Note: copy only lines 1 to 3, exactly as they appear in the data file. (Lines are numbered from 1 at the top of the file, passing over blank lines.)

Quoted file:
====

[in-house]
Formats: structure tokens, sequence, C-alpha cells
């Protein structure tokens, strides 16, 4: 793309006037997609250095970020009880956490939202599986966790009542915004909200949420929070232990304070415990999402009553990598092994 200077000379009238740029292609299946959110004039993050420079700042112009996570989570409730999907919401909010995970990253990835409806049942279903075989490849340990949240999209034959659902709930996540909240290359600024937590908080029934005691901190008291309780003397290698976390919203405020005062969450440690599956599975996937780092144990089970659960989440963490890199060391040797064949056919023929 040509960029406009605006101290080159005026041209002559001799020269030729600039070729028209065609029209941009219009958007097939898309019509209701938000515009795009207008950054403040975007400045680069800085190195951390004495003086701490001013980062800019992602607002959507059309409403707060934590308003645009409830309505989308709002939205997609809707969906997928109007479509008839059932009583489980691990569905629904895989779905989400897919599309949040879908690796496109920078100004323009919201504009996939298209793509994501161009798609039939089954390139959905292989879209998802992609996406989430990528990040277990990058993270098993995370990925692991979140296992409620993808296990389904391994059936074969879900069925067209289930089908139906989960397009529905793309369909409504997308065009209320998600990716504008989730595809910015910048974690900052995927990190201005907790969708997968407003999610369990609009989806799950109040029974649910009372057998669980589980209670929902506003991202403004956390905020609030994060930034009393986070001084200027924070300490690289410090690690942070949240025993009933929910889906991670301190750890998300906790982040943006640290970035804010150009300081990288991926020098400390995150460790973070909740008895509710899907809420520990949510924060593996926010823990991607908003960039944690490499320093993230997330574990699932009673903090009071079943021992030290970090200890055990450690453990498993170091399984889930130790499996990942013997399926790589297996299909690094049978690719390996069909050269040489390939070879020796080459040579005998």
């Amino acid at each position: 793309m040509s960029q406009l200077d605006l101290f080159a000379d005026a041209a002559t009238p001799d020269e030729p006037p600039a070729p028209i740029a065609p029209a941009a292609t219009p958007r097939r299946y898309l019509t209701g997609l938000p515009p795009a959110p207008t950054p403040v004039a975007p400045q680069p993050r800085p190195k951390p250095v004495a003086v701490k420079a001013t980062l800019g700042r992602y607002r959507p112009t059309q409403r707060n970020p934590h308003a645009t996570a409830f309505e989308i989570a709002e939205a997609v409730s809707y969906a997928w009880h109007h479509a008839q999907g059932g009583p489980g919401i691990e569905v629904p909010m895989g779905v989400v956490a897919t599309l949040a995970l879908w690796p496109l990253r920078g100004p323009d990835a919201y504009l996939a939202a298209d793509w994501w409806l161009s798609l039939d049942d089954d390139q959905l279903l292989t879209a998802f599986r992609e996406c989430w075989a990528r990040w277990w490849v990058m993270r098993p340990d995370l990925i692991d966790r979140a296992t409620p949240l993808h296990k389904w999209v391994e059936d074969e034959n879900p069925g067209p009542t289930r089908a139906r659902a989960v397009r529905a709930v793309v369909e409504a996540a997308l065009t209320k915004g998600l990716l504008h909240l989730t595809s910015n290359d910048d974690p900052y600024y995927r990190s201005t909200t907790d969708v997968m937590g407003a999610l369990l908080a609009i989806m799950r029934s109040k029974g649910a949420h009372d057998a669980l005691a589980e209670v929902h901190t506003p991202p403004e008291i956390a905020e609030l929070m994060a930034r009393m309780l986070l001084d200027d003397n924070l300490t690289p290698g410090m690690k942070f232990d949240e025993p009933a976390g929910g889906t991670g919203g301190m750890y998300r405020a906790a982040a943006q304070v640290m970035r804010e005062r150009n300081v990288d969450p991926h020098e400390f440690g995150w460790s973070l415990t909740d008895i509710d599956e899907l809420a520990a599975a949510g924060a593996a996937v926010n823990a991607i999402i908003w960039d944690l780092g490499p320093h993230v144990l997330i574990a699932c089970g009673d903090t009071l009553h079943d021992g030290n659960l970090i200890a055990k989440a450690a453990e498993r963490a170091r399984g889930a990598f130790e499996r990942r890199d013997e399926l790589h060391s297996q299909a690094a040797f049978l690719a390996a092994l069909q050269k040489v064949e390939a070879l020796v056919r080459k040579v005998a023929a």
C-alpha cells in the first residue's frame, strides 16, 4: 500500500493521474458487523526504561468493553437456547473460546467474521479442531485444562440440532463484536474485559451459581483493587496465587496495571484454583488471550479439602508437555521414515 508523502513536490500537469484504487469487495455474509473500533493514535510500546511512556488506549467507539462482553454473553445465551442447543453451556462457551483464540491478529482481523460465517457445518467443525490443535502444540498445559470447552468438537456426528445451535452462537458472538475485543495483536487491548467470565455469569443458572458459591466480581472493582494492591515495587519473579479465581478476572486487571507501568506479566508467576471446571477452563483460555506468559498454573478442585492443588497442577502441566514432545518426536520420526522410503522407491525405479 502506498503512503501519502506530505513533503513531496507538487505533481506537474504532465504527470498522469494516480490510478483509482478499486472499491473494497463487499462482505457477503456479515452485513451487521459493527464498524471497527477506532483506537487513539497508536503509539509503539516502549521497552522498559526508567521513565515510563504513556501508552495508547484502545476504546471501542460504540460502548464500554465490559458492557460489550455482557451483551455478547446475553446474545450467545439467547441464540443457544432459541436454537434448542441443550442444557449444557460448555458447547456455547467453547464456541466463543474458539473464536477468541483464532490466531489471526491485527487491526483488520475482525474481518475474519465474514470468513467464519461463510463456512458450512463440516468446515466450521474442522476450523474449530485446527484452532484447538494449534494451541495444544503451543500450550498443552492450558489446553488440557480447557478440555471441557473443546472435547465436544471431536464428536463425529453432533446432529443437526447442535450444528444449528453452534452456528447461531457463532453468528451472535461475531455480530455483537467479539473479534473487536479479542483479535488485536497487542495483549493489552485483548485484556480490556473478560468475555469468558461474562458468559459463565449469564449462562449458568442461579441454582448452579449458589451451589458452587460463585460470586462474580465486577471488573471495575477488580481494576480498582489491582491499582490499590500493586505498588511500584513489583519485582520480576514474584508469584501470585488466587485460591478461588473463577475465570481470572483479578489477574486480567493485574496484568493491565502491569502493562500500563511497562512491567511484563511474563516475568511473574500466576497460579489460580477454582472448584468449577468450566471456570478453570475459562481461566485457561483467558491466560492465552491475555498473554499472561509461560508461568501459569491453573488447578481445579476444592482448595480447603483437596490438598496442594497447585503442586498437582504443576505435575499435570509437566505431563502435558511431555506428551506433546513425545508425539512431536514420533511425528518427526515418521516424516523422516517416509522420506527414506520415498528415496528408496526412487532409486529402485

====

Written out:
[in-house]
Formats: structure tokens, sequence, C-alpha cells
């Protein structure tokens, strides 16, 4: 793309006037997609250095970020009880956490939202599986966790009542915004909200949420929070232990304070415990999402009553990598092994 200077000379009238740029292609299946959110004039993050420079700042112009996570989570409730999907919401909010995970990253990835409806049942279903075989490849340990949240999209034959659902709930996540909240290359600024937590908080029934005691901190008291309780003397290698976390919203405020005062969450440690599956599975996937780092144990089970659960989440963490890199060391040797064949056919023929 040509960029406009605006101290080159005026041209002559001799020269030729600039070729028209065609029209941009219009958007097939898309019509209701938000515009795009207008950054403040975007400045680069800085190195951390004495003086701490001013980062800019992602607002959507059309409403707060934590308003645009409830309505989308709002939205997609809707969906997928109007479509008839059932009583489980691990569905629904895989779905989400897919599309949040879908690796496109920078100004323009919201504009996939298209793509994501161009798609039939089954390139959905292989879209998802992609996406989430990528990040277990990058993270098993995370990925692991979140296992409620993808296990389904391994059936074969879900069925067209289930089908139906989960397009529905793309369909409504997308065009209320998600990716504008989730595809910015910048974690900052995927990190201005907790969708997968407003999610369990609009989806799950109040029974649910009372057998669980589980209670929902506003991202403004956390905020609030994060930034009393986070001084200027924070300490690289410090690690942070949240025993009933929910889906991670301190750890998300906790982040943006640290970035804010150009300081990288991926020098400390995150460790973070909740008895509710899907809420520990949510924060593996926010823990991607908003960039944690490499320093993230997330574990699932009673903090009071079943021992030290970090200890055990450690453990498993170091399984889930130790499996990942013997399926790589297996299909690094049978690719390996069909050269040489390939070879020796080459040579005998």